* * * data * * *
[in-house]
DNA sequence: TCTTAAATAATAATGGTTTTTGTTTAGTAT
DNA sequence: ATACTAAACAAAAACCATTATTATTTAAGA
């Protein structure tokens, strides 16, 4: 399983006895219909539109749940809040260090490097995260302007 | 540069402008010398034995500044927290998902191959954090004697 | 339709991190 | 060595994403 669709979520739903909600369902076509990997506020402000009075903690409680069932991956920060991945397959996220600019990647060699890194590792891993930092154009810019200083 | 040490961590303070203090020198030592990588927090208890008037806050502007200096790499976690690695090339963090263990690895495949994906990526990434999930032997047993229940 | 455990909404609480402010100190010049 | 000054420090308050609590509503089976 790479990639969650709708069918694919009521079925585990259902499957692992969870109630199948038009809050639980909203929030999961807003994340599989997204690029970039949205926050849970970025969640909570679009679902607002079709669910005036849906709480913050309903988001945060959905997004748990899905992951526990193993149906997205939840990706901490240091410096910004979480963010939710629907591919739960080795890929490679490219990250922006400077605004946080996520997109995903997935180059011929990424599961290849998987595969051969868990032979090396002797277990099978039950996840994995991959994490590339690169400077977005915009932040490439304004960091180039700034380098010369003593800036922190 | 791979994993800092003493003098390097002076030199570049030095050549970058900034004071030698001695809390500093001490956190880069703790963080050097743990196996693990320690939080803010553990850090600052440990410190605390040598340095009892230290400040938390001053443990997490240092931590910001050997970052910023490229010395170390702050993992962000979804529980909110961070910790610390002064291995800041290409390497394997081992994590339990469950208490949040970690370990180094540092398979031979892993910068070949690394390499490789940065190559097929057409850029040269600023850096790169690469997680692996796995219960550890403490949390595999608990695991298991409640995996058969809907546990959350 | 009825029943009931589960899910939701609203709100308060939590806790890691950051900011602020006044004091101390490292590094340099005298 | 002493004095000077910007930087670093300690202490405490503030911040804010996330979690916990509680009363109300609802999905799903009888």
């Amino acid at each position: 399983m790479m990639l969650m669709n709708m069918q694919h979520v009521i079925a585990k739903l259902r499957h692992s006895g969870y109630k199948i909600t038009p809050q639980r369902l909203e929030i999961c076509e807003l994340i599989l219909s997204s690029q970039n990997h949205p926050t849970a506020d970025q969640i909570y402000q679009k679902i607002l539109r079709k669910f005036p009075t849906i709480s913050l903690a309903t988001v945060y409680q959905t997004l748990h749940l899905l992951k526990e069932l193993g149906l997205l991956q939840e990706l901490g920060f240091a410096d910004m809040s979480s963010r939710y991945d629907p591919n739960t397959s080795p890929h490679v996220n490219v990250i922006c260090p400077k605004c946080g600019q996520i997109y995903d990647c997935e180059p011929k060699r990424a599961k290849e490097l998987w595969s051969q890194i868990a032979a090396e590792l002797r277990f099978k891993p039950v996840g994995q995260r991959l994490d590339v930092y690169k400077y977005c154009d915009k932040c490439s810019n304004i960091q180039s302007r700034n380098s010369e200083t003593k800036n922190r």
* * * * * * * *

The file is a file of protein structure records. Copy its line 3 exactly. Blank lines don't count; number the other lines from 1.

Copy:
DNA sequence: ATACTAAACAAAAACCATTATTATTTAAGA